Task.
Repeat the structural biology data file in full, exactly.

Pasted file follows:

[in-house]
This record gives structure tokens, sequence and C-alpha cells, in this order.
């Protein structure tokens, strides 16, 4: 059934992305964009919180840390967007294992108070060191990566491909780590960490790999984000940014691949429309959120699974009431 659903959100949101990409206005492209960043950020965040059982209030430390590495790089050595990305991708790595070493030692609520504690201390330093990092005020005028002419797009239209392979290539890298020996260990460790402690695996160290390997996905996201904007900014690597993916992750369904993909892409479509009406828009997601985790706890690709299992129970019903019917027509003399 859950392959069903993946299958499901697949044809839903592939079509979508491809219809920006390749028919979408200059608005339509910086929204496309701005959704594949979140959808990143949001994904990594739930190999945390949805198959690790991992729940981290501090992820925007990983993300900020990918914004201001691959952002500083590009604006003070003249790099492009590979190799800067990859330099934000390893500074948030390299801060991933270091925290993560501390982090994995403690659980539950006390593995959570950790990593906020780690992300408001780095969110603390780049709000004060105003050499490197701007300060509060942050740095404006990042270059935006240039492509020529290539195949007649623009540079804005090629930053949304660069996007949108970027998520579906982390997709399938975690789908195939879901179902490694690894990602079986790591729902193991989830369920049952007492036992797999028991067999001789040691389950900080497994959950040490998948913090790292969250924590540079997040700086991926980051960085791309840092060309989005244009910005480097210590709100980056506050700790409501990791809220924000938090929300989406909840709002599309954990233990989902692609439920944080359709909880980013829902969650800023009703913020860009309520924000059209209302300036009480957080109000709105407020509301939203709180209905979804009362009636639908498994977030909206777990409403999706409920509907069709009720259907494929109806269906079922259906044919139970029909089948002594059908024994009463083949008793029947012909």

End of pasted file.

[in-house]
This record gives structure tokens, sequence and C-alpha cells, in this order.
């Protein structure tokens, strides 16, 4: 059934992305964009919180840390967007294992108070060191990566491909780590960490790999984000940014691949429309959120699974009431 659903959100949101990409206005492209960043950020965040059982209030430390590495790089050595990305991708790595070493030692609520504690201390330093990092005020005028002419797009239209392979290539890298020996260990460790402690695996160290390997996905996201904007900014690597993916992750369904993909892409479509009406828009997601985790706890690709299992129970019903019917027509003399 859950392959069903993946299958499901697949044809839903592939079509979508491809219809920006390749028919979408200059608005339509910086929204496309701005959704594949979140959808990143949001994904990594739930190999945390949805198959690790991992729940981290501090992820925007990983993300900020990918914004201001691959952002500083590009604006003070003249790099492009590979190799800067990859330099934000390893500074948030390299801060991933270091925290993560501390982090994995403690659980539950006390593995959570950790990593906020780690992300408001780095969110603390780049709000004060105003050499490197701007300060509060942050740095404006990042270059935006240039492509020529290539195949007649623009540079804005090629930053949304660069996007949108970027998520579906982390997709399938975690789908195939879901179902490694690894990602079986790591729902193991989830369920049952007492036992797999028991067999001789040691389950900080497994959950040490998948913090790292969250924590540079997040700086991926980051960085791309840092060309989005244009910005480097210590709100980056506050700790409501990791809220924000938090929300989406909840709002599309954990233990989902692609439920944080359709909880980013829902969650800023009703913020860009309520924000059209209302300036009480957080109000709105407020509301939203709180209905979804009362009636639908498994977030909206777990409403999706409920509907069709009720259907494929109806269906079922259906044919139970029909089948002594059908024994009463083949008793029947012909």